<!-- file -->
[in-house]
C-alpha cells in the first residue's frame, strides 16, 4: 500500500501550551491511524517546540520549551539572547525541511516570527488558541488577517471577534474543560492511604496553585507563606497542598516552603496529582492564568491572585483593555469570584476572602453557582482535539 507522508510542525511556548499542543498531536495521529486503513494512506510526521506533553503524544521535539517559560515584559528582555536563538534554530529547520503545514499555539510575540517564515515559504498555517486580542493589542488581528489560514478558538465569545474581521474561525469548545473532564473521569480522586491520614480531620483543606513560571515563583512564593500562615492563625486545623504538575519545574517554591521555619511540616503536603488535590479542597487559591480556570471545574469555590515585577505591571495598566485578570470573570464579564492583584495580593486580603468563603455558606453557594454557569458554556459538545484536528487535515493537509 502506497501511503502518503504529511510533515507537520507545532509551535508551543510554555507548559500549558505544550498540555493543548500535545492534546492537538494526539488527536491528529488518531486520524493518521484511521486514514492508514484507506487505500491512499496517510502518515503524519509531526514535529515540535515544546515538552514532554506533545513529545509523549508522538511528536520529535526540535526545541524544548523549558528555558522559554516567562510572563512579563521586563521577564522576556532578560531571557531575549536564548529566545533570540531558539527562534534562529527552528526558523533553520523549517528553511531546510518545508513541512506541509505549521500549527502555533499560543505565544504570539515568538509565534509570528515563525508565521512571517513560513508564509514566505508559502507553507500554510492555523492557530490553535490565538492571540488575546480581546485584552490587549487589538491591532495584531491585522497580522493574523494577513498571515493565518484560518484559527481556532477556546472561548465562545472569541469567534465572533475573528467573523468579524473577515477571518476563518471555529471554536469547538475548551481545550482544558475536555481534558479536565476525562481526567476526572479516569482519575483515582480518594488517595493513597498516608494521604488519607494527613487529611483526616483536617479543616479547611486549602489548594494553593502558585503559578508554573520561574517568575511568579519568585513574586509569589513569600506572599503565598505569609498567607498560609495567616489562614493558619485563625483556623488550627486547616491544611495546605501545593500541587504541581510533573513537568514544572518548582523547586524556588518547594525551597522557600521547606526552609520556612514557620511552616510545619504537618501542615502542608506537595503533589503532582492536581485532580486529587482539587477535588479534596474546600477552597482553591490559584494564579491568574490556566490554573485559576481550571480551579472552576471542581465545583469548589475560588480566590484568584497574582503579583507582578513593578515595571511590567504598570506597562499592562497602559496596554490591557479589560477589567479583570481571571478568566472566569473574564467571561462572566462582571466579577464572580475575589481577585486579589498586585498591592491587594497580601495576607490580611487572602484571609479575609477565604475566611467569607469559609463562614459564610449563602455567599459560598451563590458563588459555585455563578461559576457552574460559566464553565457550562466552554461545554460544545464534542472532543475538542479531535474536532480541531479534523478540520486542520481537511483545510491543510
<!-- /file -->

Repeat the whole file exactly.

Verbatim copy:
[in-house]
C-alpha cells in the first residue's frame, strides 16, 4: 500500500501550551491511524517546540520549551539572547525541511516570527488558541488577517471577534474543560492511604496553585507563606497542598516552603496529582492564568491572585483593555469570584476572602453557582482535539 507522508510542525511556548499542543498531536495521529486503513494512506510526521506533553503524544521535539517559560515584559528582555536563538534554530529547520503545514499555539510575540517564515515559504498555517486580542493589542488581528489560514478558538465569545474581521474561525469548545473532564473521569480522586491520614480531620483543606513560571515563583512564593500562615492563625486545623504538575519545574517554591521555619511540616503536603488535590479542597487559591480556570471545574469555590515585577505591571495598566485578570470573570464579564492583584495580593486580603468563603455558606453557594454557569458554556459538545484536528487535515493537509 502506497501511503502518503504529511510533515507537520507545532509551535508551543510554555507548559500549558505544550498540555493543548500535545492534546492537538494526539488527536491528529488518531486520524493518521484511521486514514492508514484507506487505500491512499496517510502518515503524519509531526514535529515540535515544546515538552514532554506533545513529545509523549508522538511528536520529535526540535526545541524544548523549558528555558522559554516567562510572563512579563521586563521577564522576556532578560531571557531575549536564548529566545533570540531558539527562534534562529527552528526558523533553520523549517528553511531546510518545508513541512506541509505549521500549527502555533499560543505565544504570539515568538509565534509570528515563525508565521512571517513560513508564509514566505508559502507553507500554510492555523492557530490553535490565538492571540488575546480581546485584552490587549487589538491591532495584531491585522497580522493574523494577513498571515493565518484560518484559527481556532477556546472561548465562545472569541469567534465572533475573528467573523468579524473577515477571518476563518471555529471554536469547538475548551481545550482544558475536555481534558479536565476525562481526567476526572479516569482519575483515582480518594488517595493513597498516608494521604488519607494527613487529611483526616483536617479543616479547611486549602489548594494553593502558585503559578508554573520561574517568575511568579519568585513574586509569589513569600506572599503565598505569609498567607498560609495567616489562614493558619485563625483556623488550627486547616491544611495546605501545593500541587504541581510533573513537568514544572518548582523547586524556588518547594525551597522557600521547606526552609520556612514557620511552616510545619504537618501542615502542608506537595503533589503532582492536581485532580486529587482539587477535588479534596474546600477552597482553591490559584494564579491568574490556566490554573485559576481550571480551579472552576471542581465545583469548589475560588480566590484568584497574582503579583507582578513593578515595571511590567504598570506597562499592562497602559496596554490591557479589560477589567479583570481571571478568566472566569473574564467571561462572566462582571466579577464572580475575589481577585486579589498586585498591592491587594497580601495576607490580611487572602484571609479575609477565604475566611467569607469559609463562614459564610449563602455567599459560598451563590458563588459555585455563578461559576457552574460559566464553565457550562466552554461545554460544545464534542472532543475538542479531535474536532480541531479534523478540520486542520481537511483545510491543510